1: Demonstration of Visual Skills
I don’t think these are the best pictures I have submitted for an OCA assignment and feel that the overall presentation is more of a sketch than it is a finished piece of work. I think it works, but more as a pointer towards what it could be than as the thing itself. Continue reading
Half-Way Along Walthamstow High Street
Swamped or Enhanced?
In Walthamstow, the high street runs west to east (or east to west) for a bit over a mile. While there is a seventies mall and some larger shops, most of the shops are housed in square units. While some of these smaller shops have been open for years, there is a fairly high turnover of businesses. The shops tend to reflect the patterns people moving into and out of the borough as well as the economic fortune of different sorts of trade. Woolworths closed and a Lidl opened in the aftermath of the crash and there aren’t any record shops anymore. However there will probably always be a call for cheap jeans, pots and pans, regardless of who is selling them.
“This assignment is designed to give your tutor a feel for your work […] Create at least two sets of photographs telling different versions of the same story. The aim of the assignment is to help you explore the convincing nature of documentary, even though what the viewer thinks they see may not in fact be true. Try to make both sets equally convincing so that it’s impossible to tell which version of the images is ‘true’. Choose a theme and aim for 5–7 images for each set, depending on your idea.” – C&A Coursebook
As the first assignment of each of the level 1 courses is intended as a benchmarking exercise, allowing your tutor to make an assessment of where you are at this (that) moment, it makes sense for it to follow on directly from the work I did for Assignment 5 of The Art of Photography where we constructed a narrative. My response to this tried to give enough information for a viewer to work out what had happened to a terraced row of houses in Walthamstow one December night in 1940, when a single bomb destroyed a chunk of the terrace. That space is now filled in with post-war housing that is quite different from the Victorian terraces on either side.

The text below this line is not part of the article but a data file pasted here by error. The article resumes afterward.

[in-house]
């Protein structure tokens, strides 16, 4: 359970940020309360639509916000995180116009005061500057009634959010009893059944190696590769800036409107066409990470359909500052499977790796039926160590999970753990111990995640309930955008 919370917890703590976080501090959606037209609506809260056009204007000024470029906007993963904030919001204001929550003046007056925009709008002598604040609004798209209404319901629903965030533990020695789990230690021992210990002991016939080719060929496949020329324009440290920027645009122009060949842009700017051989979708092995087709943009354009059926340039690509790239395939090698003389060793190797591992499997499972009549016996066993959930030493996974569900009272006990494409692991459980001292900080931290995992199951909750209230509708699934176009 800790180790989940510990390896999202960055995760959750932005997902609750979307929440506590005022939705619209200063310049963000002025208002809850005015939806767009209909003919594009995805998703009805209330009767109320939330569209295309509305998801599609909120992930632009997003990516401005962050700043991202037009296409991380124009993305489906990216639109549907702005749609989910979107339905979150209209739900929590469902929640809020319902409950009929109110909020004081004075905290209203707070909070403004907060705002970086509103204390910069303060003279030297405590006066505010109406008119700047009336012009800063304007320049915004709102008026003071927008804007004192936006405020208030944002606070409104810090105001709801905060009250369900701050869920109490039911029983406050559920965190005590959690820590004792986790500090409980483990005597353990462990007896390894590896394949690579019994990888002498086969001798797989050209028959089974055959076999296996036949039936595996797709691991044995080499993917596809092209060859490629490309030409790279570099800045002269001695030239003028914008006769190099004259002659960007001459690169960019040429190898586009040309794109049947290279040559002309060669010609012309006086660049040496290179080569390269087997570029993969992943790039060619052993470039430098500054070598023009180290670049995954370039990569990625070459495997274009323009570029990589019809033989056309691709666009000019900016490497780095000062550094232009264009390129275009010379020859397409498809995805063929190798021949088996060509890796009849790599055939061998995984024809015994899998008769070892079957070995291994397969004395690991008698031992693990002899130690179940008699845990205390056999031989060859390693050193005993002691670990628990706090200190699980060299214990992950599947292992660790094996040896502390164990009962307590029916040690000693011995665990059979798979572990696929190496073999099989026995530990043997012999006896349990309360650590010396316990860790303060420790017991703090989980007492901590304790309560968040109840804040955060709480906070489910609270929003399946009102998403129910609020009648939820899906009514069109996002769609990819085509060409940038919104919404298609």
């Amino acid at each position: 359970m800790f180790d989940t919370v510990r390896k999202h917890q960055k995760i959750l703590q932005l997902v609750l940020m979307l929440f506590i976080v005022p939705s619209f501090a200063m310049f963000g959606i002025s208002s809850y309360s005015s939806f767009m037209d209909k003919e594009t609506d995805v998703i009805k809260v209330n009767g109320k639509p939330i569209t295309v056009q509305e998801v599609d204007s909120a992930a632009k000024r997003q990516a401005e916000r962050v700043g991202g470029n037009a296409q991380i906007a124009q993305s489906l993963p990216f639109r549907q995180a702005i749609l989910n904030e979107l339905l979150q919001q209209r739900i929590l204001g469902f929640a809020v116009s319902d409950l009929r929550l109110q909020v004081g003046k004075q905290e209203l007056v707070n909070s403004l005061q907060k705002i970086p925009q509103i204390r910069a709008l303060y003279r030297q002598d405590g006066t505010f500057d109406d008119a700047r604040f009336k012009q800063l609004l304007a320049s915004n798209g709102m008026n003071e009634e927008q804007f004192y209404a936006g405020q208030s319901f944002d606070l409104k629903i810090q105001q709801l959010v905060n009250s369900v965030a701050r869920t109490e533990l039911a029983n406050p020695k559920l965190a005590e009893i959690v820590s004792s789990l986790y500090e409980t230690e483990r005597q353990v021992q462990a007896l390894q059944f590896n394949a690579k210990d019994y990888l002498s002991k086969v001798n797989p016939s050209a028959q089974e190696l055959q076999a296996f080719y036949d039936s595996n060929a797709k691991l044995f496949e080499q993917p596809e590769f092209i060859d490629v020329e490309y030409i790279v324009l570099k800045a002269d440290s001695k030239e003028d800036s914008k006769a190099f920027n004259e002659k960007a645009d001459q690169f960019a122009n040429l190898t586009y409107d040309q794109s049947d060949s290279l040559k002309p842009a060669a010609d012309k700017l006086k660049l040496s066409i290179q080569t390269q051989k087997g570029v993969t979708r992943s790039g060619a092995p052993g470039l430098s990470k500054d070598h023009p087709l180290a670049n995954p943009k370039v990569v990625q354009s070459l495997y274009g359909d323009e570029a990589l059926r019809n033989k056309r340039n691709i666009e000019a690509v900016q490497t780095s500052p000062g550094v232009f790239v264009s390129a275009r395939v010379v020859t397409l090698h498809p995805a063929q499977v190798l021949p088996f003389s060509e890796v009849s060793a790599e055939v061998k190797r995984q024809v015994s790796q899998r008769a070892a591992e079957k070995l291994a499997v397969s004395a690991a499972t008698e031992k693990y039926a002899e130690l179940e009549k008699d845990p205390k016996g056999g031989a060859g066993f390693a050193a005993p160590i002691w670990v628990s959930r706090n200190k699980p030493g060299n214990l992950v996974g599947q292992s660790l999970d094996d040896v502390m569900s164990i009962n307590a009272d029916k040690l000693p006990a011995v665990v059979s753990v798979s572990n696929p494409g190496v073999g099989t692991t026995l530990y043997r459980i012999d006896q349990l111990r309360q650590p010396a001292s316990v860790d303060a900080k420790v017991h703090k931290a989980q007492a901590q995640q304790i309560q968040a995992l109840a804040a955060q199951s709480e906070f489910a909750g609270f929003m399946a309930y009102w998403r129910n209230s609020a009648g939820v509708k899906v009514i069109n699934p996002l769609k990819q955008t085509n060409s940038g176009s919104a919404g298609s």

The pictures were heavily informed by Steffi Klenz’s Nummianus. For it, I took a series of pictures of the street-facing elevations, each showing two doors-worth of houses. These were then combined into a long concertina-folded strip that opened out to show the affected section of street.
At the time, I thought that it did more than simply show that there was bomb damage in Elmfield Road. There was a second narrative, showing how different owners had modified their houses, resulting in a small typography of variations in how identical houses had been personalised (mainly since the 1980s). There was also the seeds of an idea of how pictures taken in different streets could be combined to provide a fictional street of my own designing.
I was working on this final assignment during the UK election and its immediate aftermath. There was a lot in the air about immigration from (Eastern) Europe, of being “swamped” and of the character of parts of England being changed. Usually for the worse in the eyes of those trying to make political capital from it.
I live in Walthamstow and the rhetoric around race and migration and being swamped didn’t latch with my day to day experience. Continue reading